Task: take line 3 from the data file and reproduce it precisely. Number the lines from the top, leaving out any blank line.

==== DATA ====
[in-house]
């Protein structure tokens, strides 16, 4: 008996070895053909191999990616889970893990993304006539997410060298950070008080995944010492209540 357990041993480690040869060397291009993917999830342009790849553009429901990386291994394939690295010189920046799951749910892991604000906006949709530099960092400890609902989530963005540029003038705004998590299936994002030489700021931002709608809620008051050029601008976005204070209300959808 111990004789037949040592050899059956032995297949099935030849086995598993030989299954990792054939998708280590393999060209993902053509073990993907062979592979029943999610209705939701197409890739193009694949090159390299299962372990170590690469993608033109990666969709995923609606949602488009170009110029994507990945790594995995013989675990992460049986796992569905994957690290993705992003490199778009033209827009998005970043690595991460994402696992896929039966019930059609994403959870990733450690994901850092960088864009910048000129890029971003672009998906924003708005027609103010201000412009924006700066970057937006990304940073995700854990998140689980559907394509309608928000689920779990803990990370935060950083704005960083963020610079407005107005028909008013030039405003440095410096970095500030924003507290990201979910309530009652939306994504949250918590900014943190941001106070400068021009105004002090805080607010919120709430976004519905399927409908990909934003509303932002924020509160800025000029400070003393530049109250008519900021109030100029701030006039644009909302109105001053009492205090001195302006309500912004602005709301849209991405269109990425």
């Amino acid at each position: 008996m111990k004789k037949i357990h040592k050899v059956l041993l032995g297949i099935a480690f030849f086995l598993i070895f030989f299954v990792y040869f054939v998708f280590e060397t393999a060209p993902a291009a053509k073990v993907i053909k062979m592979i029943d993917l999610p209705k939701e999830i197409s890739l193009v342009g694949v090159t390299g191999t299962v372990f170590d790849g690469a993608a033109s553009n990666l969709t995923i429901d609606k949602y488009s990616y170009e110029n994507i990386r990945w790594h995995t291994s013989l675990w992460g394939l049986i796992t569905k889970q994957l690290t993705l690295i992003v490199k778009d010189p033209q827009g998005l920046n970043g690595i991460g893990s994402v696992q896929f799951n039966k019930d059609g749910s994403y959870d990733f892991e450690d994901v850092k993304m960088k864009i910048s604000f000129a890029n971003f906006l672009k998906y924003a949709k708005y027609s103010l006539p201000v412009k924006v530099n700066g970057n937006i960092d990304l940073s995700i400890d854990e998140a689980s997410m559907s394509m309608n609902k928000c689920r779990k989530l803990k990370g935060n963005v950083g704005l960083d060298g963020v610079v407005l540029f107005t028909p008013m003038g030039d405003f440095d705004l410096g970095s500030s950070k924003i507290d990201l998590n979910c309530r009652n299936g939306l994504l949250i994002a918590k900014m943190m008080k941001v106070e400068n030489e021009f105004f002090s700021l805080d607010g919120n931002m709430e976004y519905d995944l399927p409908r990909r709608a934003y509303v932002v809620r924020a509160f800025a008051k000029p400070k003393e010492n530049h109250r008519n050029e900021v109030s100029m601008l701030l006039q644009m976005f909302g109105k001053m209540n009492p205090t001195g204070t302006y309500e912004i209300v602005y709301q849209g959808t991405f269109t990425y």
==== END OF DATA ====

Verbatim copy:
């Amino acid at each position: 008996m111990k004789k037949i357990h040592k050899v059956l041993l032995g297949i099935a480690f030849f086995l598993i070895f030989f299954v990792y040869f054939v998708f280590e060397t393999a060209p993902a291009a053509k073990v993907i053909k062979m592979i029943d993917l999610p209705k939701e999830i197409s890739l193009v342009g694949v090159t390299g191999t299962v372990f170590d790849g690469a993608a033109s553009n990666l969709t995923i429901d609606k949602y488009s990616y170009e110029n994507i990386r990945w790594h995995t291994s013989l675990w992460g394939l049986i796992t569905k889970q994957l690290t993705l690295i992003v490199k778009d010189p033209q827009g998005l920046n970043g690595i991460g893990s994402v696992q896929f799951n039966k019930d059609g749910s994403y959870d990733f892991e450690d994901v850092k993304m960088k864009i910048s604000f000129a890029n971003f906006l672009k998906y924003a949709k708005y027609s103010l006539p201000v412009k924006v530099n700066g970057n937006i960092d990304l940073s995700i400890d854990e998140a689980s997410m559907s394509m309608n609902k928000c689920r779990k989530l803990k990370g935060n963005v950083g704005l960083d060298g963020v610079v407005l540029f107005t028909p008013m003038g030039d405003f440095d705004l410096g970095s500030s950070k924003i507290d990201l998590n979910c309530r009652n299936g939306l994504l949250i994002a918590k900014m943190m008080k941001v106070e400068n030489e021009f105004f002090s700021l805080d607010g919120n931002m709430e976004y519905d995944l399927p409908r990909r709608a934003y509303v932002v809620r924020a509160f800025a008051k000029p400070k003393e010492n530049h109250r008519n050029e900021v109030s100029m601008l701030l006039q644009m976005f909302g109105k001053m209540n009492p205090t001195g204070t302006y309500e912004i209300v602005y709301q849209g959808t991405f269109t990425y």